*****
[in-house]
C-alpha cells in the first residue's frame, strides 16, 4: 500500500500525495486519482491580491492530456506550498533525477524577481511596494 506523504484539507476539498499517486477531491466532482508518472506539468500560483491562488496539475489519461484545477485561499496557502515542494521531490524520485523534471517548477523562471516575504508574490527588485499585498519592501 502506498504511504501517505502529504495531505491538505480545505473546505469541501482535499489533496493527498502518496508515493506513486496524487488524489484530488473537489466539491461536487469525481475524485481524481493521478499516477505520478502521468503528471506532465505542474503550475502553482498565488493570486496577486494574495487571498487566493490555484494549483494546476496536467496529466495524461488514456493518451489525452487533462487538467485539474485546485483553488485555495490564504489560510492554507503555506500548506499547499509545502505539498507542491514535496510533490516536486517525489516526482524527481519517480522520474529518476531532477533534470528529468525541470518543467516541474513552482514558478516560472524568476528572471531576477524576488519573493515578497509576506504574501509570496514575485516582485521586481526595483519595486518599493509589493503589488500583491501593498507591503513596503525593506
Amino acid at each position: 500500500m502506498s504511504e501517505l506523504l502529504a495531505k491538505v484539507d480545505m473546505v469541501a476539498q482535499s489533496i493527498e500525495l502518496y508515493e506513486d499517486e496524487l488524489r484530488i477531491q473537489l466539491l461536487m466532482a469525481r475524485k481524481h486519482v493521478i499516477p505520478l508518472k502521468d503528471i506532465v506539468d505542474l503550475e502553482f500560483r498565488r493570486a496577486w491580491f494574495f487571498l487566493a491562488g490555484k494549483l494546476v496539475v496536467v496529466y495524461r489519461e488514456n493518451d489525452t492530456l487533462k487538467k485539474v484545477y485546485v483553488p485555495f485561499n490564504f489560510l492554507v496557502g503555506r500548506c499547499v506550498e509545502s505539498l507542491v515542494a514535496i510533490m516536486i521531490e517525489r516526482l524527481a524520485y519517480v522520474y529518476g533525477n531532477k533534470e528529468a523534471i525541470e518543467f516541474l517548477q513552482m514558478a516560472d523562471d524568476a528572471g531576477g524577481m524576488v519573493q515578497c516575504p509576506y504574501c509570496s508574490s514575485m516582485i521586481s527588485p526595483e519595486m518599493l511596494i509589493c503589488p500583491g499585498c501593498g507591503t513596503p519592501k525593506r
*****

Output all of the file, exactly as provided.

[in-house]
C-alpha cells in the first residue's frame, strides 16, 4: 500500500500525495486519482491580491492530456506550498533525477524577481511596494 506523504484539507476539498499517486477531491466532482508518472506539468500560483491562488496539475489519461484545477485561499496557502515542494521531490524520485523534471517548477523562471516575504508574490527588485499585498519592501 502506498504511504501517505502529504495531505491538505480545505473546505469541501482535499489533496493527498502518496508515493506513486496524487488524489484530488473537489466539491461536487469525481475524485481524481493521478499516477505520478502521468503528471506532465505542474503550475502553482498565488493570486496577486494574495487571498487566493490555484494549483494546476496536467496529466495524461488514456493518451489525452487533462487538467485539474485546485483553488485555495490564504489560510492554507503555506500548506499547499509545502505539498507542491514535496510533490516536486517525489516526482524527481519517480522520474529518476531532477533534470528529468525541470518543467516541474513552482514558478516560472524568476528572471531576477524576488519573493515578497509576506504574501509570496514575485516582485521586481526595483519595486518599493509589493503589488500583491501593498507591503513596503525593506
Amino acid at each position: 500500500m502506498s504511504e501517505l506523504l502529504a495531505k491538505v484539507d480545505m473546505v469541501a476539498q482535499s489533496i493527498e500525495l502518496y508515493e506513486d499517486e496524487l488524489r484530488i477531491q473537489l466539491l461536487m466532482a469525481r475524485k481524481h486519482v493521478i499516477p505520478l508518472k502521468d503528471i506532465v506539468d505542474l503550475e502553482f500560483r498565488r493570486a496577486w491580491f494574495f487571498l487566493a491562488g490555484k494549483l494546476v496539475v496536467v496529466y495524461r489519461e488514456n493518451d489525452t492530456l487533462k487538467k485539474v484545477y485546485v483553488p485555495f485561499n490564504f489560510l492554507v496557502g503555506r500548506c499547499v506550498e509545502s505539498l507542491v515542494a514535496i510533490m516536486i521531490e517525489r516526482l524527481a524520485y519517480v522520474y529518476g533525477n531532477k533534470e528529468a523534471i525541470e518543467f516541474l517548477q513552482m514558478a516560472d523562471d524568476a528572471g531576477g524577481m524576488v519573493q515578497c516575504p509576506y504574501c509570496s508574490s514575485m516582485i521586481s527588485p526595483e519595486m518599493l511596494i509589493c503589488p500583491g499585498c501593498g507591503t513596503p519592501k525593506r